In its heyday, Wards Cove operated like a community, bustling with hundreds of people who worked, ate and lived at the cannery on the Kenai River.
It closed in 1999, its 35 buildings abandoned like others along the once economically vibrant stretch of riverfront in Kenai. But all that could change this summer.
Two business partners hope to bring the site back to life. Steve Agni and Jon Faulkner plan to buy the nearly 100-year old facility from Wards Cove Packing Co. and turn it into a fisherman’s destination.
"What is central to this project is that we recreate the town," Agni said. "Wards Cove at the height of its production was a small town."
Agni and Faulkner are no strangers to the visitor industry in Alaska. Both have experience in buying and operating lodging and retail properties, including Land's End in Homer and the Van Gilder Hotel in Seward.
The sale of the site is to close on or before Feb. 13. Agni and Faulkner are obtaining the permits they need to begin work on the site.
On Wednesday, the two came before the Kenai Planning and Zoning Commission for approval of a conditional use permit. The commission voted unamimously to approve the permit.
"I am very happy to see an abandoned facility on the waterfront be rejuvenated, especially with the historic aspect we do have," said commissioner Barry Eldridge.
Agni and Faulkner have ambitious plans for the sprawling site, which they have tentatively named Kenai Landing.
"One of the most difficult things about this project is scaling it to reality," Faulkner said.
Fish processing will continue at the site, thought not to the capacity it wonce did. Faulkner said he and Agni hope to bring in a value-added microprocessor company that will process both commercial- and sport-caught fish and operate a retaiol component where they sell fish products over the counter.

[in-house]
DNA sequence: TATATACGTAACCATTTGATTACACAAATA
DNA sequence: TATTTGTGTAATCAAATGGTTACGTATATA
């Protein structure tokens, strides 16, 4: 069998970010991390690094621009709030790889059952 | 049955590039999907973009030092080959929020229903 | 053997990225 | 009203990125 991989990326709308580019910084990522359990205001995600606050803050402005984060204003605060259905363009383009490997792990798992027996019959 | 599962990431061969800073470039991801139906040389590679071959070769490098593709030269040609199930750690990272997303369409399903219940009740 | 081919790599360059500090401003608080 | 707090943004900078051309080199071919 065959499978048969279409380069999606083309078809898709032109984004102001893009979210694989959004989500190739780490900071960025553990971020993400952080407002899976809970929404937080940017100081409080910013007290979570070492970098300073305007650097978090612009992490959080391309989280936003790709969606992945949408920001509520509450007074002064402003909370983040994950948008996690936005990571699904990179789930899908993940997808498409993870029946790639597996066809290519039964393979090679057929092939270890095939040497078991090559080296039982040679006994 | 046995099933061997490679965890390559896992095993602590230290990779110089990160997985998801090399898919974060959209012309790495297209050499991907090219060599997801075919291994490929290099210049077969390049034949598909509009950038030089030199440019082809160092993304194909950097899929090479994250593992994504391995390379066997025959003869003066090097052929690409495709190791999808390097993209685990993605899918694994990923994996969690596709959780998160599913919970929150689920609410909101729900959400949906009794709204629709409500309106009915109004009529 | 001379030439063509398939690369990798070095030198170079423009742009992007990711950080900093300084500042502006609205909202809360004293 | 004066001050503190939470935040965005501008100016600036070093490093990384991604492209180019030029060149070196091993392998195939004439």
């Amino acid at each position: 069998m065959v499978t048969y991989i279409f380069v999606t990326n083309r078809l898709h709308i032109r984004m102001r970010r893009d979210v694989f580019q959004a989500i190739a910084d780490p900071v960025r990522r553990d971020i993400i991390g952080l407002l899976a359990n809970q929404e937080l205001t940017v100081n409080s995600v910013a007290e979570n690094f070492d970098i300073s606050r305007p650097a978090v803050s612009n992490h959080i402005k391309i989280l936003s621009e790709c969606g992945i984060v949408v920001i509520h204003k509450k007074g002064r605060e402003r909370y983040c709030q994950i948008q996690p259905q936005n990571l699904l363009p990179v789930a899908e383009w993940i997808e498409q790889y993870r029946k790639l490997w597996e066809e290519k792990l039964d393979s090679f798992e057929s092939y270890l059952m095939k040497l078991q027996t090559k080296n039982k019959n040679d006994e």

"It is in our financial interest to maintain processing at some level," Agni said.
They also want to reinstate dock facilities on the Kenai River. Agni said they hope to install floating docks and a boat launch ramp into the river. Other river-related activities that are envisioned for the site are guided sportfishing and perhaps a water taxi operation similar to what exists in Kachemak Bay.
"The ability to enjoy the river and get to the river is of course important ot he site," Agni said.
Agni and Faulkner have plans for horseback riding, a ropes course and climbing wall. A main portion of the activities will be related to youth camps that Agni and Faulkner plan to establish at the site.
The availability of arts and entertainment are central to the plans for Kenai Landing. The promenade area of the site is planned to be developed into something similar to Pike Place Market in Seattle.
Faulkner said they plan to have 30 to 50 small retail spaces to lease to vendors. Agni said in tome they hope to cultivate a professional exchange where artists from across the state and the Lower 48 come to stay at the site and create their art in studio space as well as sell it at the promenade.
There will be a stage for bands to perform as well as plans for building a theater. Faulkner said he hopes to eventually have some kind of entertainment going on at least four or five nights a week.
Lodging also will be available at Kenai Landing, including an RV park, midlevel hotel rooms with private baths and more historic, limited service rooms.
Food will be available in a buffet-style, limited service venue as well as a brew pub restaurant. Faulkner said they plan to apply for a liquor license and attract a brewer to operate at the site.
Agni and Faulkner have a three-year plan for getting Kenai Landing up and running. It will employ between 25 and 50 people and operate seasonally at first, but some services like processing may eventually operate year-round.